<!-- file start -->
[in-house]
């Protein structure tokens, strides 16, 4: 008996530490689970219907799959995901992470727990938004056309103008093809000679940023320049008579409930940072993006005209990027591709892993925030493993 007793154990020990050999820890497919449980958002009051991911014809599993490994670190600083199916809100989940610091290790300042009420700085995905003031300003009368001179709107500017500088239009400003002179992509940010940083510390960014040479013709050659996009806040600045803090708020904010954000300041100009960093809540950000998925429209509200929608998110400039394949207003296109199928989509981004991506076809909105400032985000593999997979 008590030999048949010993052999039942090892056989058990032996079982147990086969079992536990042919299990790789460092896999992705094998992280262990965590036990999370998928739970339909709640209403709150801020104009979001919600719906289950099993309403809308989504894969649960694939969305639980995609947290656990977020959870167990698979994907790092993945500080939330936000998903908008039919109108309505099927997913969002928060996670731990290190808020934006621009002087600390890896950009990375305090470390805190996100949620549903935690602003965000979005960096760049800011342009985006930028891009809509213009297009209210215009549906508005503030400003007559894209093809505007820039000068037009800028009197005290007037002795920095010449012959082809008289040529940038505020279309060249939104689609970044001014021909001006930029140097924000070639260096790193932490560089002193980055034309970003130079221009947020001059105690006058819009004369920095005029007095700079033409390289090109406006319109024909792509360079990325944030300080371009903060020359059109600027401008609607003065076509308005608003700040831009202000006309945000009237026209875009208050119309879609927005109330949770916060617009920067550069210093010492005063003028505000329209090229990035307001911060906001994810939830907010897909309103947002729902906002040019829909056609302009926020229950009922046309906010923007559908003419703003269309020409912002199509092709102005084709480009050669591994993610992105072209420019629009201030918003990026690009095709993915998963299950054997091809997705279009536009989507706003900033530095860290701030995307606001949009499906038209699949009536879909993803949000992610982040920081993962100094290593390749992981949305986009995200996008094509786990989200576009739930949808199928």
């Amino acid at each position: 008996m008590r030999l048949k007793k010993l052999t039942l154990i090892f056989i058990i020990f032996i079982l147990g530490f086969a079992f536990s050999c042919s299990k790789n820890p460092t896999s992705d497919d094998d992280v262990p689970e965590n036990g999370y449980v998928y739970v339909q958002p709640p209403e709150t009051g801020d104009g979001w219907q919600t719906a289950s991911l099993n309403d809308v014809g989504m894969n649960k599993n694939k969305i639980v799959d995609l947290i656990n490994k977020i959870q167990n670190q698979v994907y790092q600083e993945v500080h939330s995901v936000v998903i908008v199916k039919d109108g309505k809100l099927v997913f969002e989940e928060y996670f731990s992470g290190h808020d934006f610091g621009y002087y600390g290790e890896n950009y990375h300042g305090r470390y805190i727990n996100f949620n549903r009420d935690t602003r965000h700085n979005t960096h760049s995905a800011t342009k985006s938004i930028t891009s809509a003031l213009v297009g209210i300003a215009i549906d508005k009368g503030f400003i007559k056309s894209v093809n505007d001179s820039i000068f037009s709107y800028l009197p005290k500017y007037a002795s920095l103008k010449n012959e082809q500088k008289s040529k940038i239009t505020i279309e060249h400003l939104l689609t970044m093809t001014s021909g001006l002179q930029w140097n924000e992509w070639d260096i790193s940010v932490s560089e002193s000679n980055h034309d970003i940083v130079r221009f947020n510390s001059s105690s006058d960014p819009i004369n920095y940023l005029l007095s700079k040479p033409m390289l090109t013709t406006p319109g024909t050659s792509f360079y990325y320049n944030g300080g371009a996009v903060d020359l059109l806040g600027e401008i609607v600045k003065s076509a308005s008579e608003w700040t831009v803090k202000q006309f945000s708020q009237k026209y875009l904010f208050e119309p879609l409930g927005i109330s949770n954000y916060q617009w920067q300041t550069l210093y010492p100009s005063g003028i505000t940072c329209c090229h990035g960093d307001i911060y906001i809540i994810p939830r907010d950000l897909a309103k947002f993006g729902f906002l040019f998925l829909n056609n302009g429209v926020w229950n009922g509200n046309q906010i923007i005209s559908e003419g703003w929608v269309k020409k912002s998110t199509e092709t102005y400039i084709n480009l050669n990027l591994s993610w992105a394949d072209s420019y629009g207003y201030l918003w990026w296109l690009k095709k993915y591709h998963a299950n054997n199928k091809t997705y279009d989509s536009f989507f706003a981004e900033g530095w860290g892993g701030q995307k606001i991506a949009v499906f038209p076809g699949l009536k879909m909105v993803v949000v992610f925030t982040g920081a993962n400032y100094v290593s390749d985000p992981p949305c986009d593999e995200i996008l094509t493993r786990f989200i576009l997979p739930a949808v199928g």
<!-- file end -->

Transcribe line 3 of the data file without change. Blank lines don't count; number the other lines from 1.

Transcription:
């Amino acid at each position: 008996m008590r030999l048949k007793k010993l052999t039942l154990i090892f056989i058990i020990f032996i079982l147990g530490f086969a079992f536990s050999c042919s299990k790789n820890p460092t896999s992705d497919d094998d992280v262990p689970e965590n036990g999370y449980v998928y739970v339909q958002p709640p209403e709150t009051g801020d104009g979001w219907q919600t719906a289950s991911l099993n309403d809308v014809g989504m894969n649960k599993n694939k969305i639980v799959d995609l947290i656990n490994k977020i959870q167990n670190q698979v994907y790092q600083e993945v500080h939330s995901v936000v998903i908008v199916k039919d109108g309505k809100l099927v997913f969002e989940e928060y996670f731990s992470g290190h808020d934006f610091g621009y002087y600390g290790e890896n950009y990375h300042g305090r470390y805190i727990n996100f949620n549903r009420d935690t602003r965000h700085n979005t960096h760049s995905a800011t342009k985006s938004i930028t891009s809509a003031l213009v297009g209210i300003a215009i549906d508005k009368g503030f400003i007559k056309s894209v093809n505007d001179s820039i000068f037009s709107y800028l009197p005290k500017y007037a002795s920095l103008k010449n012959e082809q500088k008289s040529k940038i239009t505020i279309e060249h400003l939104l689609t970044m093809t001014s021909g001006l002179q930029w140097n924000e992509w070639d260096i790193s940010v932490s560089e002193s000679n980055h034309d970003i940083v130079r221009f947020n510390s001059s105690s006058d960014p819009i004369n920095y940023l005029l007095s700079k040479p033409m390289l090109t013709t406006p319109g024909t050659s792509f360079y990325y320049n944030g300080g371009a996009v903060d020359l059109l806040g600027e401008i609607v600045k003065s076509a308005s008579e608003w700040t831009v803090k202000q006309f945000s708020q009237k026209y875009l904010f208050e119309p879609l409930g927005i109330s949770n954000y916060q617009w920067q300041t550069l210093y010492p100009s005063g003028i505000t940072c329209c090229h990035g960093d307001i911060y906001i809540i994810p939830r907010d950000l897909a309103k947002f993006g729902f906002l040019f998925l829909n056609n302009g429209v926020w229950n009922g509200n046309q906010i923007i005209s559908e003419g703003w929608v269309k020409k912002s998110t199509e092709t102005y400039i084709n480009l050669n990027l591994s993610w992105a394949d072209s420019y629009g207003y201030l918003w990026w296109l690009k095709k993915y591709h998963a299950n054997n199928k091809t997705y279009d989509s536009f989507f706003a981004e900033g530095w860290g892993g701030q995307k606001i991506a949009v499906f038209p076809g699949l009536k879909m909105v993803v949000v992610f925030t982040g920081a993962n400032y100094v290593s390749d985000p992981p949305c986009d593999e995200i996008l094509t493993r786990f989200i576009l997979p739930a949808v199928g």